(Adds comment from cyber security expert)
By Karen Freifeld and Jim Finkle
NEW YORK/BOSTON Feb 16 New York state announced
a final cyber security regulation on Thursday with mandatory
standards for banks and insurers to combat the ever-increasing
risk of cyber attacks.
The regulation, which takes effect March 1, follows a series
of high-profile data breaches that resulted in losses of
hundreds of millions of dollars to U.S. companies, including
Target Corp, Home Depot Inc and Anthem Inc
It lays out unprecedented requirements on steps financial
firms must take to protect their networks and customer data from
hackers and disclose cyber events to state regulators.
"These strong, first-in-the-nation protections will help
ensure this industry has the necessary safeguards in place" to
protect businesses and clients "from the serious economic harm
caused by these devastating cyber-crimes," Governor Andrew Cuomo
said in a statement.
New York attorney Jed Davis, a former U.S. federal cyber
crimes prosecutor, called the regulation a "game changer."
"No other state and no other federal agency has these kinds
of mandatory standards," Davis said.
The regulation will affect state-chartered and foreign banks
licensed to operate in the state, including Goldman Sachs Group
Inc, Barclays Plc and Deutsche Bank AG
, and all insurance companies that do business in the
The state in December delayed implementation of the
regulation by two months and loosened some requirements after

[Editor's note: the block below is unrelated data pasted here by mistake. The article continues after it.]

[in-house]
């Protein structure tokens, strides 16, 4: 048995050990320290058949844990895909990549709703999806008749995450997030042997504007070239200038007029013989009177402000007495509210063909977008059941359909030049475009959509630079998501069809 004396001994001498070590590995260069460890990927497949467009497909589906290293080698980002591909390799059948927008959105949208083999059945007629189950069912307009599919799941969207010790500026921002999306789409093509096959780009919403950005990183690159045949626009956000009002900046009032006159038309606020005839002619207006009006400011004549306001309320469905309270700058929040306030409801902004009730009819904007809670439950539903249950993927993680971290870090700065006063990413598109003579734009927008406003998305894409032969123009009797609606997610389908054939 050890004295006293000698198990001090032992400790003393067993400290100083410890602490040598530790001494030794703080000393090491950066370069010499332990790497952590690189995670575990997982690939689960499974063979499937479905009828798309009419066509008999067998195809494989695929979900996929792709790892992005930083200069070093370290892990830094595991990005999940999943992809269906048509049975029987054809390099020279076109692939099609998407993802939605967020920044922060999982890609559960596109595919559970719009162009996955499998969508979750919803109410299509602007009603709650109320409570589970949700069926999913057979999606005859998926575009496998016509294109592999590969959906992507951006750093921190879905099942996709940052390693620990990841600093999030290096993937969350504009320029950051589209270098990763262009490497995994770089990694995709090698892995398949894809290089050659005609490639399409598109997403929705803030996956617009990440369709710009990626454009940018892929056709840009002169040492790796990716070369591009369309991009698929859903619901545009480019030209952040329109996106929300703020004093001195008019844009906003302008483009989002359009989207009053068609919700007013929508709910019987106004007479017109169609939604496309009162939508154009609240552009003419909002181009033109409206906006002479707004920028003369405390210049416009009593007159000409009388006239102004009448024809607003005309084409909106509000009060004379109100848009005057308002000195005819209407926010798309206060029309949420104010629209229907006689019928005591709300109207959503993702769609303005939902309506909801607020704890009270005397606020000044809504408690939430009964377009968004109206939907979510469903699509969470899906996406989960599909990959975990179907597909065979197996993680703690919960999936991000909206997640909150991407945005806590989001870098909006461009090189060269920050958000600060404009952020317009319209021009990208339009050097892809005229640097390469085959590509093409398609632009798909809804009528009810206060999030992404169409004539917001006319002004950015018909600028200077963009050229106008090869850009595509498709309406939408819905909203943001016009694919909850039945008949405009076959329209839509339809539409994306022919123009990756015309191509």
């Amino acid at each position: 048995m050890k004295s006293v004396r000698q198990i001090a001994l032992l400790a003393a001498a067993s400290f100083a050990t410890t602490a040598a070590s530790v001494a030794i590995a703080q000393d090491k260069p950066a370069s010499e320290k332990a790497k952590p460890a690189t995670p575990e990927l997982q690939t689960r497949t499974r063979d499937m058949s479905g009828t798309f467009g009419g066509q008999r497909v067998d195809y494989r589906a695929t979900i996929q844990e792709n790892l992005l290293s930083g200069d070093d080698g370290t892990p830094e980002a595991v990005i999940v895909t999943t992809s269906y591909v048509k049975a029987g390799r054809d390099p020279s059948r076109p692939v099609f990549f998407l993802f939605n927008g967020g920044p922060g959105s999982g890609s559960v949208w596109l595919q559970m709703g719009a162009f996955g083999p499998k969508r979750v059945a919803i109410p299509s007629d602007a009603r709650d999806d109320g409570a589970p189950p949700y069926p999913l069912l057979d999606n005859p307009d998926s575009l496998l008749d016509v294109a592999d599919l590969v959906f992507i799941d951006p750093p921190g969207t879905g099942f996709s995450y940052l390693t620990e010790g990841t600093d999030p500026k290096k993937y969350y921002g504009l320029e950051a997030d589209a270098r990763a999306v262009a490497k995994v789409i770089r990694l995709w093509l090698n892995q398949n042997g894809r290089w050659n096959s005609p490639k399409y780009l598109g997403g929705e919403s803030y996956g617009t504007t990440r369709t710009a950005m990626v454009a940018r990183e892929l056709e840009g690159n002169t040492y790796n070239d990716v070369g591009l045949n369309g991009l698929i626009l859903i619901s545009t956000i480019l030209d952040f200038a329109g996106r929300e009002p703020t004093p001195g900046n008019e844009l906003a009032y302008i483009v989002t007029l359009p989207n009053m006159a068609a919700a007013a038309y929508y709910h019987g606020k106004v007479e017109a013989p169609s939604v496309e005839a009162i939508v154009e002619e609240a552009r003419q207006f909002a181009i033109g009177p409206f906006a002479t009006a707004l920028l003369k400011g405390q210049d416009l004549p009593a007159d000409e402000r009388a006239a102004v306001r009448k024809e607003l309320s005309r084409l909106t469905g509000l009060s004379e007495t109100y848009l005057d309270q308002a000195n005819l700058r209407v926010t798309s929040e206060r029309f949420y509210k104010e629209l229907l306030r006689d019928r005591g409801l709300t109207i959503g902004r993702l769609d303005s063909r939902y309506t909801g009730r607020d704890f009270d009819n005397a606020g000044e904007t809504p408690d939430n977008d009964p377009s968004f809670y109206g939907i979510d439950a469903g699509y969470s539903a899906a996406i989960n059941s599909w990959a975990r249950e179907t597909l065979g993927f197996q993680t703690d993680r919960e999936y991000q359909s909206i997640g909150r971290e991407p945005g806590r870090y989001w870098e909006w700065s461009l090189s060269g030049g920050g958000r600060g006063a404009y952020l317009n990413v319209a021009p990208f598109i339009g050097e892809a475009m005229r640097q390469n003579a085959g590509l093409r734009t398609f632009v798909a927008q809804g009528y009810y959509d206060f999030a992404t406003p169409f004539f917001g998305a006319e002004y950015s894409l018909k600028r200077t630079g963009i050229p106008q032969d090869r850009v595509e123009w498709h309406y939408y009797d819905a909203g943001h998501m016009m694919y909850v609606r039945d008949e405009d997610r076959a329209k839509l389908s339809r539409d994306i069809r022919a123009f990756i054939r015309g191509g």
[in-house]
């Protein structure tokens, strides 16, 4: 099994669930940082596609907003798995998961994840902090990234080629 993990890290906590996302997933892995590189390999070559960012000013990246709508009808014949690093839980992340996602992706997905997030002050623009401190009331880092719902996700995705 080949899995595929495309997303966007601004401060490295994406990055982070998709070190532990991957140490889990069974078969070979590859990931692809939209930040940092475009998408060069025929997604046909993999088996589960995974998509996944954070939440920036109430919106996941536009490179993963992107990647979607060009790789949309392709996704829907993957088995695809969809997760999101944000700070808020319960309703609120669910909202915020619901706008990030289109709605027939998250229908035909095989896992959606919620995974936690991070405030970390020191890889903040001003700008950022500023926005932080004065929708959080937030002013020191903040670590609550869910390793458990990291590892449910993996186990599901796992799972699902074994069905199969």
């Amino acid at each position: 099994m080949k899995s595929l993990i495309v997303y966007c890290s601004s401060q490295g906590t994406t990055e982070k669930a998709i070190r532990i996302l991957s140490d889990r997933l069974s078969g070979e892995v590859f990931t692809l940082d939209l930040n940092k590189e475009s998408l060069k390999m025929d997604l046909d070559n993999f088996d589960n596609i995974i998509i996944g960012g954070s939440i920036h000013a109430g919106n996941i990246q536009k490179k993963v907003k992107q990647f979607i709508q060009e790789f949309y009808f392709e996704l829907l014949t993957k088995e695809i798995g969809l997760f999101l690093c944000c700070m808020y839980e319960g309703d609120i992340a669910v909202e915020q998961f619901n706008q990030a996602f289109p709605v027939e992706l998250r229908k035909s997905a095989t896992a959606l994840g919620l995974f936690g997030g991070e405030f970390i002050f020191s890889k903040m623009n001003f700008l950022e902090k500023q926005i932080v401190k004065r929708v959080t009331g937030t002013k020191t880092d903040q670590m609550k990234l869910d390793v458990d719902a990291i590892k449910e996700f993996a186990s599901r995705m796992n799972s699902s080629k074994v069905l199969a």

financial firms complained they were onerous and said they would
need more time to comply.
The new standards call for banks and insurers to scrutinize
security at third-party vendors that provide them goods and
services. In 2015, the New York Department of Financial Services
found that a third of 40 banks polled did not require outside
vendors to notify them of breaches that could compromise data.
The revised rule requires firms to perform risk assessments
in order to design a program particular to them, and gives them
at least a year-and-a-half to comply with the requirements. The
final rule took into account the burden on smaller companies, a
spokeswoman for the agency said.
Covered entities must annually certify compliance.
Luke Dembosky, an attorney in Washington, D.C., and a former
veteran cybercrime prosecutor, said the final, more flexible
approach in the rules reflects input from industry.
"It's now driven by a realistic assessment of one's cyber
security risks," he said. "The overriding complaint of the first
iteration was that it was much too prescriptive -- 'thou shall
(Reporting by Karen Freifeld and Jim Finkle; Editing by Dan